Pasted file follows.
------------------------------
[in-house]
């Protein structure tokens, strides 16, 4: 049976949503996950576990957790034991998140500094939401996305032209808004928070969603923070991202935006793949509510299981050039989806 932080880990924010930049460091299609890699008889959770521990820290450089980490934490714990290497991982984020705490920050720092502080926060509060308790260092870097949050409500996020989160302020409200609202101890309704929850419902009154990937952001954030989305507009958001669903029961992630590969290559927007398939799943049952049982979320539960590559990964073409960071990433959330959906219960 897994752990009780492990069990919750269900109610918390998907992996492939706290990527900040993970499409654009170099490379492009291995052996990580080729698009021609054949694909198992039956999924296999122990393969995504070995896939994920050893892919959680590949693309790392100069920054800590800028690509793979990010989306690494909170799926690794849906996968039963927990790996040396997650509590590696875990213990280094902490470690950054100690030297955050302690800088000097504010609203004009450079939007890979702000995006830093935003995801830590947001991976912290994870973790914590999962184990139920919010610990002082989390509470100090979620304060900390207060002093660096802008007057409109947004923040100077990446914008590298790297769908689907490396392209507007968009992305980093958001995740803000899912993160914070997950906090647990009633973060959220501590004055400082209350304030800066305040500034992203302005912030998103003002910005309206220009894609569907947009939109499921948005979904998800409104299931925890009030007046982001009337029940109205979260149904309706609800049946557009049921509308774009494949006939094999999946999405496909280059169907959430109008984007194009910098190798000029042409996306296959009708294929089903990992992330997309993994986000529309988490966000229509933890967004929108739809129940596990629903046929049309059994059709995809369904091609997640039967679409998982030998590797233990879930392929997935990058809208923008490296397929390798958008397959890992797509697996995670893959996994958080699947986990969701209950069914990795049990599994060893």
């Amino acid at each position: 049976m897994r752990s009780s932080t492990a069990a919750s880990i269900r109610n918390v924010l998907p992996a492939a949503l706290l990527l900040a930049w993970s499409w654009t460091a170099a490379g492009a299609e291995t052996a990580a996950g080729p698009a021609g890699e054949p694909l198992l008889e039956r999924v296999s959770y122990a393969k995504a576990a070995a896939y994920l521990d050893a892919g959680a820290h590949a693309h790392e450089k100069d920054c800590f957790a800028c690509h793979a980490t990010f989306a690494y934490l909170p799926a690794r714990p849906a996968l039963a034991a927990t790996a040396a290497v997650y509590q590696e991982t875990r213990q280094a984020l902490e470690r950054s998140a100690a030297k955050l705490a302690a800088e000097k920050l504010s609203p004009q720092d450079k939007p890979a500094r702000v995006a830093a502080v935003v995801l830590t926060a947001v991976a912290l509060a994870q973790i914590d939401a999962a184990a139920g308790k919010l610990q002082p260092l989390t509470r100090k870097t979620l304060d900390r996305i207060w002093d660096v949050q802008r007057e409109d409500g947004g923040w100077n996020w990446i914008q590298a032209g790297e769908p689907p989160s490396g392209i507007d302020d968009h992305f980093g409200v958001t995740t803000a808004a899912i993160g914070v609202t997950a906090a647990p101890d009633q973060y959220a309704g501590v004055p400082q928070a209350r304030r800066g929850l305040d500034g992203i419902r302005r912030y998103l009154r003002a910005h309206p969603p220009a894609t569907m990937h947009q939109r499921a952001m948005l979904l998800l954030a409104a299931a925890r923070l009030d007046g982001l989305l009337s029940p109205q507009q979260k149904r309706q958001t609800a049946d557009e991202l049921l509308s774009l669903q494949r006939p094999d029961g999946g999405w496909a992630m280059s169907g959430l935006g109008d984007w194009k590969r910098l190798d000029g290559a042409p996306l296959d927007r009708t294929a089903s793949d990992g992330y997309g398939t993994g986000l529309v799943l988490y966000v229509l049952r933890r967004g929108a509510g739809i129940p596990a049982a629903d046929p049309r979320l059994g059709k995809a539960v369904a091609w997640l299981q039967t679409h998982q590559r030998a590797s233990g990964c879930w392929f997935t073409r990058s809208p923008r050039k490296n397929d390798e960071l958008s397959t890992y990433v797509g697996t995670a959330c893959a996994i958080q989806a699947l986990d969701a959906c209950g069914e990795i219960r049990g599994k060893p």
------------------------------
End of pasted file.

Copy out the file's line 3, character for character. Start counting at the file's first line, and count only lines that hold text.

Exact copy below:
């Amino acid at each position: 049976m897994r752990s009780s932080t492990a069990a919750s880990i269900r109610n918390v924010l998907p992996a492939a949503l706290l990527l900040a930049w993970s499409w654009t460091a170099a490379g492009a299609e291995t052996a990580a996950g080729p698009a021609g890699e054949p694909l198992l008889e039956r999924v296999s959770y122990a393969k995504a576990a070995a896939y994920l521990d050893a892919g959680a820290h590949a693309h790392e450089k100069d920054c800590f957790a800028c690509h793979a980490t990010f989306a690494y934490l909170p799926a690794r714990p849906a996968l039963a034991a927990t790996a040396a290497v997650y509590q590696e991982t875990r213990q280094a984020l902490e470690r950054s998140a100690a030297k955050l705490a302690a800088e000097k920050l504010s609203p004009q720092d450079k939007p890979a500094r702000v995006a830093a502080v935003v995801l830590t926060a947001v991976a912290l509060a994870q973790i914590d939401a999962a184990a139920g308790k919010l610990q002082p260092l989390t509470r100090k870097t979620l304060d900390r996305i207060w002093d660096v949050q802008r007057e409109d409500g947004g923040w100077n996020w990446i914008q590298a032209g790297e769908p689907p989160s490396g392209i507007d302020d968009h992305f980093g409200v958001t995740t803000a808004a899912i993160g914070v609202t997950a906090a647990p101890d009633q973060y959220a309704g501590v004055p400082q928070a209350r304030r800066g929850l305040d500034g992203i419902r302005r912030y998103l009154r003002a910005h309206p969603p220009a894609t569907m990937h947009q939109r499921a952001m948005l979904l998800l954030a409104a299931a925890r923070l009030d007046g982001l989305l009337s029940p109205q507009q979260k149904r309706q958001t609800a049946d557009e991202l049921l509308s774009l669903q494949r006939p094999d029961g999946g999405w496909a992630m280059s169907g959430l935006g109008d984007w194009k590969r910098l190798d000029g290559a042409p996306l296959d927007r009708t294929a089903s793949d990992g992330y997309g398939t993994g986000l529309v799943l988490y966000v229509l049952r933890r967004g929108a509510g739809i129940p596990a049982a629903d046929p049309r979320l059994g059709k995809a539960v369904a091609w997640l299981q039967t679409h998982q590559r030998a590797s233990g990964c879930w392929f997935t073409r990058s809208p923008r050039k490296n397929d390798e960071l958008s397959t890992y990433v797509g697996t995670a959330c893959a996994i958080q989806a699947l986990d969701a959906c209950g069914e990795i219960r049990g599994k060893p």